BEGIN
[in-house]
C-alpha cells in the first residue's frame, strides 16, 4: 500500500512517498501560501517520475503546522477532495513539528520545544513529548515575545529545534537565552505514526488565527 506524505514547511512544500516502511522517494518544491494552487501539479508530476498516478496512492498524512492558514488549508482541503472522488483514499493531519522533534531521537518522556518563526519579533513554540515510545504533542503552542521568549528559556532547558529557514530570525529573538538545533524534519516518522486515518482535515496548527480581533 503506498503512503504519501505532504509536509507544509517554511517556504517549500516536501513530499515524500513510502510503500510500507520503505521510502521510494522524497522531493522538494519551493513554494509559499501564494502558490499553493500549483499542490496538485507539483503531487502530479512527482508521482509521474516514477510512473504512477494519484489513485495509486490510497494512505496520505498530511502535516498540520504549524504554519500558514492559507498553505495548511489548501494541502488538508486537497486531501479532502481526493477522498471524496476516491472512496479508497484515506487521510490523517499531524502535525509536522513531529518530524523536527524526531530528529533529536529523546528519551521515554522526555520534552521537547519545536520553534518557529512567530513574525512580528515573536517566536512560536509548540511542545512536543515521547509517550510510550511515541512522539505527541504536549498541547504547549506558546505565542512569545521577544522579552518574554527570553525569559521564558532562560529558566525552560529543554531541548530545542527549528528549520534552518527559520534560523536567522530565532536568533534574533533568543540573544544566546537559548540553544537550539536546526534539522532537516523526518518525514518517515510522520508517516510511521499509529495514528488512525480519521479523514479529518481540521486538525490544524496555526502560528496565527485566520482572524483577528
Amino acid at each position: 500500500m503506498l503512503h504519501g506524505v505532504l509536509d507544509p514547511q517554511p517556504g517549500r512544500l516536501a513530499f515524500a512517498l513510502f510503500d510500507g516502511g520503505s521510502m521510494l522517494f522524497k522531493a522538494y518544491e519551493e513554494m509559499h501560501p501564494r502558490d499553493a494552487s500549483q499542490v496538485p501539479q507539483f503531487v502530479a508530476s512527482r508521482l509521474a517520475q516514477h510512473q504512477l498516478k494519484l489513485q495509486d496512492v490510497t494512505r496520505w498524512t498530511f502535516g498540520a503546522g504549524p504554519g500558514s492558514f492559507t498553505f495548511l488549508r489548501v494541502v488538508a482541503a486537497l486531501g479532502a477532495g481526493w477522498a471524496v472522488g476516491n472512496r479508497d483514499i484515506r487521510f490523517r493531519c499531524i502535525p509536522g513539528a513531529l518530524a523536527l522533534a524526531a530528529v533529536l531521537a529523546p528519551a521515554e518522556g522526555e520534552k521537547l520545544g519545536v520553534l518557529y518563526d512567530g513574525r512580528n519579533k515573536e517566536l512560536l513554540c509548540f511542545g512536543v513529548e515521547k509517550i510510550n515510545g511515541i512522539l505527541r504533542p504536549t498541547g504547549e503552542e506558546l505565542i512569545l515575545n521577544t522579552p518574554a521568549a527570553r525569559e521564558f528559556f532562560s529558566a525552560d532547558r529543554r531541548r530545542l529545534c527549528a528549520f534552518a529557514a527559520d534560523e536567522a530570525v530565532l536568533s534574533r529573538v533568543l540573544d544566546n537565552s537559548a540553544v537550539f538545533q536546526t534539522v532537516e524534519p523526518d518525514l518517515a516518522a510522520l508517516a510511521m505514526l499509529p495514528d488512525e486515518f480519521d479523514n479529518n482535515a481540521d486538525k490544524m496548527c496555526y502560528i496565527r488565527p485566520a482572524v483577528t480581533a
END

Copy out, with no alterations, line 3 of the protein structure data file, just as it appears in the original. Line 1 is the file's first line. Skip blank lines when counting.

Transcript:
Amino acid at each position: 500500500m503506498l503512503h504519501g506524505v505532504l509536509d507544509p514547511q517554511p517556504g517549500r512544500l516536501a513530499f515524500a512517498l513510502f510503500d510500507g516502511g520503505s521510502m521510494l522517494f522524497k522531493a522538494y518544491e519551493e513554494m509559499h501560501p501564494r502558490d499553493a494552487s500549483q499542490v496538485p501539479q507539483f503531487v502530479a508530476s512527482r508521482l509521474a517520475q516514477h510512473q504512477l498516478k494519484l489513485q495509486d496512492v490510497t494512505r496520505w498524512t498530511f502535516g498540520a503546522g504549524p504554519g500558514s492558514f492559507t498553505f495548511l488549508r489548501v494541502v488538508a482541503a486537497l486531501g479532502a477532495g481526493w477522498a471524496v472522488g476516491n472512496r479508497d483514499i484515506r487521510f490523517r493531519c499531524i502535525p509536522g513539528a513531529l518530524a523536527l522533534a524526531a530528529v533529536l531521537a529523546p528519551a521515554e518522556g522526555e520534552k521537547l520545544g519545536v520553534l518557529y518563526d512567530g513574525r512580528n519579533k515573536e517566536l512560536l513554540c509548540f511542545g512536543v513529548e515521547k509517550i510510550n515510545g511515541i512522539l505527541r504533542p504536549t498541547g504547549e503552542e506558546l505565542i512569545l515575545n521577544t522579552p518574554a521568549a527570553r525569559e521564558f528559556f532562560s529558566a525552560d532547558r529543554r531541548r530545542l529545534c527549528a528549520f534552518a529557514a527559520d534560523e536567522a530570525v530565532l536568533s534574533r529573538v533568543l540573544d544566546n537565552s537559548a540553544v537550539f538545533q536546526t534539522v532537516e524534519p523526518d518525514l518517515a516518522a510522520l508517516a510511521m505514526l499509529p495514528d488512525e486515518f480519521d479523514n479529518n482535515a481540521d486538525k490544524m496548527c496555526y502560528i496565527r488565527p485566520a482572524v483577528t480581533a